A former diplomat has been sentenced to eight months in prison for publishing details about the identities of witnesses from the Alex Salmond trial.
Craig Murray, 62, who is now a prominent blogger covering Scottish politics, was told that his actions struck at the “heart of the administration of justice”.
Lady Dorrian told the blogger that he may he have discouraged other sexual assault victim from giving evidence in court.
Murray defied a court order that was passed during the former first minister’s trial last year, in which he was acquitted of all charges, to protect women who gave evidence against him. At a hearing held earlier this year, the judges found that Murray had broken the law by publishing details about the women that could have allowed readers to discover their identities.
He also breached a practice that the mainstream media follow in Scotland in not publishing information that could allow readers to work out the identities of those who claim that they have been assaulted, so as to maintain their privacy and avoid possible stigmatisation.
On Tuesday, Lady Dorrian, Scotland’s second most senior judge, told Murray that his actions were so grave that a prison sentence was the only appropriate response. He will not go to prison immediately. The order has been suspended until later his month so that Murray’s lawyers can prepare an application to the High Court to grant them permission to appeal to the UK Supreme Court.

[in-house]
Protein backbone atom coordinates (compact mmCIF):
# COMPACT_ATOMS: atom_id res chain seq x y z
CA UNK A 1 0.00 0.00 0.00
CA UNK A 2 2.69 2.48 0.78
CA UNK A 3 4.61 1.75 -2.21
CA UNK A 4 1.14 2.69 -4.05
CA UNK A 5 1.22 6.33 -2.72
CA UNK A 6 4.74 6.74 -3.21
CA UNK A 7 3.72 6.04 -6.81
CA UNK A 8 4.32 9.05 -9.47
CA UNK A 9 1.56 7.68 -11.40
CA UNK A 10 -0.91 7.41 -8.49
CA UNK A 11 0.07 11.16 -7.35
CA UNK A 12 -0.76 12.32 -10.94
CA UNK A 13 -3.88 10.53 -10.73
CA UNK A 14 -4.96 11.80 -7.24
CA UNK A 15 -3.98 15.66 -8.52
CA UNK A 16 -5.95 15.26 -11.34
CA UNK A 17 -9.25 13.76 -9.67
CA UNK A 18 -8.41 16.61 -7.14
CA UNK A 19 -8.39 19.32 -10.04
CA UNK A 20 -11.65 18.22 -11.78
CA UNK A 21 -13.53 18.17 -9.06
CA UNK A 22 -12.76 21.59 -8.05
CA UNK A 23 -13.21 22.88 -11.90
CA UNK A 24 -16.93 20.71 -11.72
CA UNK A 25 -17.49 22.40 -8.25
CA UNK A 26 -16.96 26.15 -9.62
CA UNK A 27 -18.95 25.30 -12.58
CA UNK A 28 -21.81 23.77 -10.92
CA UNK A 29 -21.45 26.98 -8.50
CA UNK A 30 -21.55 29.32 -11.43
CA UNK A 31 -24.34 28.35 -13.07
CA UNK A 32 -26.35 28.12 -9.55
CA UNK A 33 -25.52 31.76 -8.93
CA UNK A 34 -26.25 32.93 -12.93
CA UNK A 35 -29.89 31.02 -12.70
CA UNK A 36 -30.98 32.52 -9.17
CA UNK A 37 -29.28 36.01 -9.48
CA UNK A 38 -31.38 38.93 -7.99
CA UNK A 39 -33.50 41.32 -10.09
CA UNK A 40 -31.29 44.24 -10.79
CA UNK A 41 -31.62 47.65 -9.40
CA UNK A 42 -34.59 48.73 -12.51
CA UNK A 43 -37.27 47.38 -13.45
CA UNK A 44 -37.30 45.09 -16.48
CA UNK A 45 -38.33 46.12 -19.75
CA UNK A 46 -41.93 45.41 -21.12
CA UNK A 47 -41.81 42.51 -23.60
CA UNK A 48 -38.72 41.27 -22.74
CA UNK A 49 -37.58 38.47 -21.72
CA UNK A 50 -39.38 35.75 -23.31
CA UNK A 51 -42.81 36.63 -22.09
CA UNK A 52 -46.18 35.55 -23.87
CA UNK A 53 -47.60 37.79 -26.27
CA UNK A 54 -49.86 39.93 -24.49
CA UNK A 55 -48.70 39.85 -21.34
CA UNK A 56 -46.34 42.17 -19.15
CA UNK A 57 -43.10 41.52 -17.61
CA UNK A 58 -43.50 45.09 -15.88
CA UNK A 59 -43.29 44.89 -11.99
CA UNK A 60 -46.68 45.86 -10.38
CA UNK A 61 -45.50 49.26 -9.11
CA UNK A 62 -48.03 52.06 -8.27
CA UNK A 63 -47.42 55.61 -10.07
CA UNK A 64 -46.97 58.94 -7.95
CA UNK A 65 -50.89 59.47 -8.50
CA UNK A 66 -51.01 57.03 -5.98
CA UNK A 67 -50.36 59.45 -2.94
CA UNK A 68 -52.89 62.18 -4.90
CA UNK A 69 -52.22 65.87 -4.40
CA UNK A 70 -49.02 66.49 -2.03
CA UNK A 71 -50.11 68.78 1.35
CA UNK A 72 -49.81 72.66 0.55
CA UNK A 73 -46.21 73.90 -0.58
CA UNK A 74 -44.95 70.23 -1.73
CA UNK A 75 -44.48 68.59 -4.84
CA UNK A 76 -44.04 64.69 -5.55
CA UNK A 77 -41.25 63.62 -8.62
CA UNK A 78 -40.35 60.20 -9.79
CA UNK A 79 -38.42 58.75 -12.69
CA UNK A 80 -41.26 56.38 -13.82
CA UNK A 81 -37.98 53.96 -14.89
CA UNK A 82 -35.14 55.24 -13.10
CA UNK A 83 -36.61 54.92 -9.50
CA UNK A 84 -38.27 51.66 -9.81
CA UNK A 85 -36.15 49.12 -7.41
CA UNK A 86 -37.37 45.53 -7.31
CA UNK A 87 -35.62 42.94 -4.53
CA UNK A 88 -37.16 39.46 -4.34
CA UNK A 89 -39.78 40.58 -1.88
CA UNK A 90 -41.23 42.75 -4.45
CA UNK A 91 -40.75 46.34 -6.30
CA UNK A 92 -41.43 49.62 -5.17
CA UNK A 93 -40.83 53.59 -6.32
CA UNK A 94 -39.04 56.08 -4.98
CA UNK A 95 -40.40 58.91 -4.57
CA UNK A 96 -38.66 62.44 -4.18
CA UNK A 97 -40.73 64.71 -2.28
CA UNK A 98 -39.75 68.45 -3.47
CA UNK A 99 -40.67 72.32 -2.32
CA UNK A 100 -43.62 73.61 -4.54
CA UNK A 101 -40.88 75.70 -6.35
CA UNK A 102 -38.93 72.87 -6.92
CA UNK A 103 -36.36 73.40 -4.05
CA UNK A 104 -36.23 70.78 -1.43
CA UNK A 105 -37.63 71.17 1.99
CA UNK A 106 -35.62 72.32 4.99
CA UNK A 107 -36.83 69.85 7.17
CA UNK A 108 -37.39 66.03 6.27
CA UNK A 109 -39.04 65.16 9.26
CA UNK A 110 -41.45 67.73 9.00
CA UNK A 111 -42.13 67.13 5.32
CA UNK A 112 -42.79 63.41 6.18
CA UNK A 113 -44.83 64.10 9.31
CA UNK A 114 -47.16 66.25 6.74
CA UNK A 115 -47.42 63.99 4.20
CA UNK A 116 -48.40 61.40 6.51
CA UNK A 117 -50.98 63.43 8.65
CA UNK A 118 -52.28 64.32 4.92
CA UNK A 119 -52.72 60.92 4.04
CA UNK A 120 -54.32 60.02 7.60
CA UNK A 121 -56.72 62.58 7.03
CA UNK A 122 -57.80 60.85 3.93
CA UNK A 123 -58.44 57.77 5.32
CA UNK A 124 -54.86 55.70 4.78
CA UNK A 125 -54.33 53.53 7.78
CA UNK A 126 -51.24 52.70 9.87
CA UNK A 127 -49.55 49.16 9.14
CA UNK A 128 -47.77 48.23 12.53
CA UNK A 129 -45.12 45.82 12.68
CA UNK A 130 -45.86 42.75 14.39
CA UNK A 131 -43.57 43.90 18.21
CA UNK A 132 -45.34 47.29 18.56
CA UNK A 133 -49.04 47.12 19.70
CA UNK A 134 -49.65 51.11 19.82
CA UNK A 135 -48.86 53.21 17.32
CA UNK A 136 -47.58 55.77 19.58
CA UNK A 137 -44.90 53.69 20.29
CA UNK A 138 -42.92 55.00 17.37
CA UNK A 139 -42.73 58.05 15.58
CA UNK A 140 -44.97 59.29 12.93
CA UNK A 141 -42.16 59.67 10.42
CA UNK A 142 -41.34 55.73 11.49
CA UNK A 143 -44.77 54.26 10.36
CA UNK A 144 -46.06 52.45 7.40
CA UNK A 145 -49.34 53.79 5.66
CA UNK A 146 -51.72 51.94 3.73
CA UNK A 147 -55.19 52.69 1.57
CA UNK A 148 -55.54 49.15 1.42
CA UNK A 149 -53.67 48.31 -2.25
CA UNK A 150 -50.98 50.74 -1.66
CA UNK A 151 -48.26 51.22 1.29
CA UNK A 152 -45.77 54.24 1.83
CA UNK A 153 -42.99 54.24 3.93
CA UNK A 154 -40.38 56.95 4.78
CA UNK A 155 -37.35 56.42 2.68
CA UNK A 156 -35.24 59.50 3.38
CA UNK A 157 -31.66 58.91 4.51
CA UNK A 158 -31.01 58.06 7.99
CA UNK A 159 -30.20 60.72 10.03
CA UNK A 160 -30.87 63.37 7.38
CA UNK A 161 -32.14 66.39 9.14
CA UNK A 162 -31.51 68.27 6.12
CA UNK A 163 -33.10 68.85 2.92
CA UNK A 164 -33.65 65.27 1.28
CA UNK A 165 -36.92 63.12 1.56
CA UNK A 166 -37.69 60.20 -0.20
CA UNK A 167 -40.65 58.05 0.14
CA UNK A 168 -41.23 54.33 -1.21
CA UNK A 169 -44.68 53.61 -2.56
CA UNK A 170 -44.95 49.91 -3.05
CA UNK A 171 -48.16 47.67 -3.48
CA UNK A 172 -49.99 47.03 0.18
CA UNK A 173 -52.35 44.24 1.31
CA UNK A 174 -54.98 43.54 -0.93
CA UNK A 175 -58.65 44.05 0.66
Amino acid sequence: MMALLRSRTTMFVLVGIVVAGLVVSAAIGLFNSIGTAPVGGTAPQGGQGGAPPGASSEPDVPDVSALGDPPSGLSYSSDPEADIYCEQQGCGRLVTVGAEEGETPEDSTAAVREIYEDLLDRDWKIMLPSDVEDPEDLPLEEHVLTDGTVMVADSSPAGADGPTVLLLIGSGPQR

The suspension will also allow Murray to give evidence in a Spanish case concerning the Wikileaks founder Julian Assange. This case will focus on allegations that a Spanish firm spied on him whilst he lived inside the Ecuadorian embassy in London. Murray will have to given evidence remotely because he has agreed to hand over his passport.
Lady Dorrian, who sat with Lord Turnbull and Lord Menzies, said: “Anonymity provides complainers with the security they ought to have of the certainty that their identity will be protected.
“Actions such as those of the respondent . . . create a real risk of complainers being reluctant to come forward in future cases — particularly in those cases where the case may be a high profile or one likely to attract significant publicity. The actions strike at the heart of the fair administration of justice.”
Murray is an former UK ambassador to Uzbekistan. He now publishes a blog about political matters and often criticises the mainstream media and established politicians.
Earlier this year John Scott QC, at the time Murray’s lawyer, told the judges that Murray had a passionate interest in “open justice” and “whistleblowing”.
Scott said: “He sees and reported on the court as a beacon of integrity.”
In February Clive Thomson, an independence activist, was jailed for six months for tweeting the names of women who gave evidence in the Salmond trial.
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Jailed in Scotland for identifying Alex salmolnd's accusers